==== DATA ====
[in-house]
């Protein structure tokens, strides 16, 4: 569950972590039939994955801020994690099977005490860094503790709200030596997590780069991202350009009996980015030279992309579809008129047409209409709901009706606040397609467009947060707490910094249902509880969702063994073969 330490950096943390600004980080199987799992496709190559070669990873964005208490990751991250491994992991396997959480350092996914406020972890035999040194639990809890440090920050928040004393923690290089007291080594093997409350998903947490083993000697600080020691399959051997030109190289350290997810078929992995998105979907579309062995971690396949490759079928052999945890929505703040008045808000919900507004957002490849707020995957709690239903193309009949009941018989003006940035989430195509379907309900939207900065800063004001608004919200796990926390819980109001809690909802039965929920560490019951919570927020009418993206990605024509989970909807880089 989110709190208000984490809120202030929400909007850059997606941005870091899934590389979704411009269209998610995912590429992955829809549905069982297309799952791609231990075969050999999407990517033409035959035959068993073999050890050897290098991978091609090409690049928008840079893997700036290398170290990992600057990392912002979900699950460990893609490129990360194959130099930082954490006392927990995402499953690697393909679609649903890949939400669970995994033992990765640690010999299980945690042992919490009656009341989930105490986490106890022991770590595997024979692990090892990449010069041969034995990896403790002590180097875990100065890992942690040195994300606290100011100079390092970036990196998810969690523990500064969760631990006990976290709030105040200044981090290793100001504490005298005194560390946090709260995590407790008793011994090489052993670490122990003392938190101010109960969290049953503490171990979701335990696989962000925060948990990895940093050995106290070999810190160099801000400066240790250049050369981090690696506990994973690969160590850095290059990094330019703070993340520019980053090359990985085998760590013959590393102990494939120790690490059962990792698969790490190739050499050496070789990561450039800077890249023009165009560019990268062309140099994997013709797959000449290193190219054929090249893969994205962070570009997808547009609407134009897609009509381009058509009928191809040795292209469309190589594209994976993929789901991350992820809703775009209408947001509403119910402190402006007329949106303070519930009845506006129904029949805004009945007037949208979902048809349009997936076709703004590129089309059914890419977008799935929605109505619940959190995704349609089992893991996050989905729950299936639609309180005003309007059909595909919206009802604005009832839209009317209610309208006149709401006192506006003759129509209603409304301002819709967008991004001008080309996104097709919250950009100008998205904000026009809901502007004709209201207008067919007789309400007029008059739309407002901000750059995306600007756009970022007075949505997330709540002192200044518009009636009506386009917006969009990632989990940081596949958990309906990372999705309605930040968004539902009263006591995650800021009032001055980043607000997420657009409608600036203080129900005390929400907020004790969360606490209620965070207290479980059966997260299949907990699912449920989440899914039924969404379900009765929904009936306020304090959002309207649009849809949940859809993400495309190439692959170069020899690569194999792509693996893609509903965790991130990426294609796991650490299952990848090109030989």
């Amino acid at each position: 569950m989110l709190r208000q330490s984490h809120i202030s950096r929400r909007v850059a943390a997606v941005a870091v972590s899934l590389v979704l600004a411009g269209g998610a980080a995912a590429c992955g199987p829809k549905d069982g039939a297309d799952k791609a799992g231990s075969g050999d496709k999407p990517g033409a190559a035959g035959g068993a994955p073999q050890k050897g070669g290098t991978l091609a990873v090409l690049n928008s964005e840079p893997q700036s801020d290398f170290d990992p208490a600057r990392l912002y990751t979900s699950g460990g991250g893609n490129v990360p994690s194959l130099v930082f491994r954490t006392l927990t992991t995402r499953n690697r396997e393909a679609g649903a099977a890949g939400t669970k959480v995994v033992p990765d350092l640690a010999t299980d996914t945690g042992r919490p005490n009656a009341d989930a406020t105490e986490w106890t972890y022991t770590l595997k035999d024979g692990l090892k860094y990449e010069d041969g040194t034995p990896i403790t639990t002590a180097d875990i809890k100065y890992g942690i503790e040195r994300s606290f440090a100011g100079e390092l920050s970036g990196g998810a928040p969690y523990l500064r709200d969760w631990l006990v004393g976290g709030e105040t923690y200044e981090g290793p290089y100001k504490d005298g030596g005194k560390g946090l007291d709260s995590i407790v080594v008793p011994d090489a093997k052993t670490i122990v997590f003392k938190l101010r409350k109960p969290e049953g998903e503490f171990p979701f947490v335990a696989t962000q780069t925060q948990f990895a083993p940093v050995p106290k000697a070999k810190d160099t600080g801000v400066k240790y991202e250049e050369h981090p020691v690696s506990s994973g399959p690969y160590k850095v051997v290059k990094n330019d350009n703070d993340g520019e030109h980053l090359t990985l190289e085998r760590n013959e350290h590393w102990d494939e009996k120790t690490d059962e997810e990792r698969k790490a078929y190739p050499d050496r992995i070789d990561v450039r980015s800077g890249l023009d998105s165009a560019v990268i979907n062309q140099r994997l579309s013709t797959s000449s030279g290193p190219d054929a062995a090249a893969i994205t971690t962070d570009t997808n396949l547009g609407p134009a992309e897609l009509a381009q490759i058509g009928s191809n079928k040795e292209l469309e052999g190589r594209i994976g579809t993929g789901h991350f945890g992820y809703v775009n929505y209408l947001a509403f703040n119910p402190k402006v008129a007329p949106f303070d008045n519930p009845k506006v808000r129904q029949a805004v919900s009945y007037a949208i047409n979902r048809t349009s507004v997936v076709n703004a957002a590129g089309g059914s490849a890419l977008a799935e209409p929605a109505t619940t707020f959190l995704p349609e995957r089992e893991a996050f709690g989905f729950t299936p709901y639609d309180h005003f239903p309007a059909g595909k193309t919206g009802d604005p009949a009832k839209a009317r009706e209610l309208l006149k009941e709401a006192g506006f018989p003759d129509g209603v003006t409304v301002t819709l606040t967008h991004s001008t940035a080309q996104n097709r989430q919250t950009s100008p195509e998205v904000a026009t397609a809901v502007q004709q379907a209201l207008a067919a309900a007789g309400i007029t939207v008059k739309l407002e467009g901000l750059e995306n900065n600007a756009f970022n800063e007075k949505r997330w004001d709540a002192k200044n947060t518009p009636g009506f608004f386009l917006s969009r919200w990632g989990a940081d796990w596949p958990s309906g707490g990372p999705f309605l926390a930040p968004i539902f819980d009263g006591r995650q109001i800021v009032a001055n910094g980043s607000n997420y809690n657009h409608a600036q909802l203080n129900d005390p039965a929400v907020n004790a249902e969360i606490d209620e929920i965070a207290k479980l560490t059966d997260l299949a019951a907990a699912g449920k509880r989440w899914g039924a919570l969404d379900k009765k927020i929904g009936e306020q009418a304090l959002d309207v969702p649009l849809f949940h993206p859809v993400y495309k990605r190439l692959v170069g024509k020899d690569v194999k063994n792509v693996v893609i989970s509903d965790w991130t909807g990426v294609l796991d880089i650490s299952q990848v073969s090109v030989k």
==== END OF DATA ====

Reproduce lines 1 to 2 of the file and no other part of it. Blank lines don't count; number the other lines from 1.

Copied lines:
[in-house]
């Protein structure tokens, strides 16, 4: 569950972590039939994955801020994690099977005490860094503790709200030596997590780069991202350009009996980015030279992309579809008129047409209409709901009706606040397609467009947060707490910094249902509880969702063994073969 330490950096943390600004980080199987799992496709190559070669990873964005208490990751991250491994992991396997959480350092996914406020972890035999040194639990809890440090920050928040004393923690290089007291080594093997409350998903947490083993000697600080020691399959051997030109190289350290997810078929992995998105979907579309062995971690396949490759079928052999945890929505703040008045808000919900507004957002490849707020995957709690239903193309009949009941018989003006940035989430195509379907309900939207900065800063004001608004919200796990926390819980109001809690909802039965929920560490019951919570927020009418993206990605024509989970909807880089 989110709190208000984490809120202030929400909007850059997606941005870091899934590389979704411009269209998610995912590429992955829809549905069982297309799952791609231990075969050999999407990517033409035959035959068993073999050890050897290098991978091609090409690049928008840079893997700036290398170290990992600057990392912002979900699950460990893609490129990360194959130099930082954490006392927990995402499953690697393909679609649903890949939400669970995994033992990765640690010999299980945690042992919490009656009341989930105490986490106890022991770590595997024979692990090892990449010069041969034995990896403790002590180097875990100065890992942690040195994300606290100011100079390092970036990196998810969690523990500064969760631990006990976290709030105040200044981090290793100001504490005298005194560390946090709260995590407790008793011994090489052993670490122990003392938190101010109960969290049953503490171990979701335990696989962000925060948990990895940093050995106290070999810190160099801000400066240790250049050369981090690696506990994973690969160590850095290059990094330019703070993340520019980053090359990985085998760590013959590393102990494939120790690490059962990792698969790490190739050499050496070789990561450039800077890249023009165009560019990268062309140099994997013709797959000449290193190219054929090249893969994205962070570009997808547009609407134009897609009509381009058509009928191809040795292209469309190589594209994976993929789901991350992820809703775009209408947001509403119910402190402006007329949106303070519930009845506006129904029949805004009945007037949208979902048809349009997936076709703004590129089309059914890419977008799935929605109505619940959190995704349609089992893991996050989905729950299936639609309180005003309007059909595909919206009802604005009832839209009317209610309208006149709401006192506006003759129509209603409304301002819709967008991004001008080309996104097709919250950009100008998205904000026009809901502007004709209201207008067919007789309400007029008059739309407002901000750059995306600007756009970022007075949505997330709540002192200044518009009636009506386009917006969009990632989990940081596949958990309906990372999705309605930040968004539902009263006591995650800021009032001055980043607000997420657009409608600036203080129900005390929400907020004790969360606490209620965070207290479980059966997260299949907990699912449920989440899914039924969404379900009765929904009936306020304090959002309207649009849809949940859809993400495309190439692959170069020899690569194999792509693996893609509903965790991130990426294609796991650490299952990848090109030989």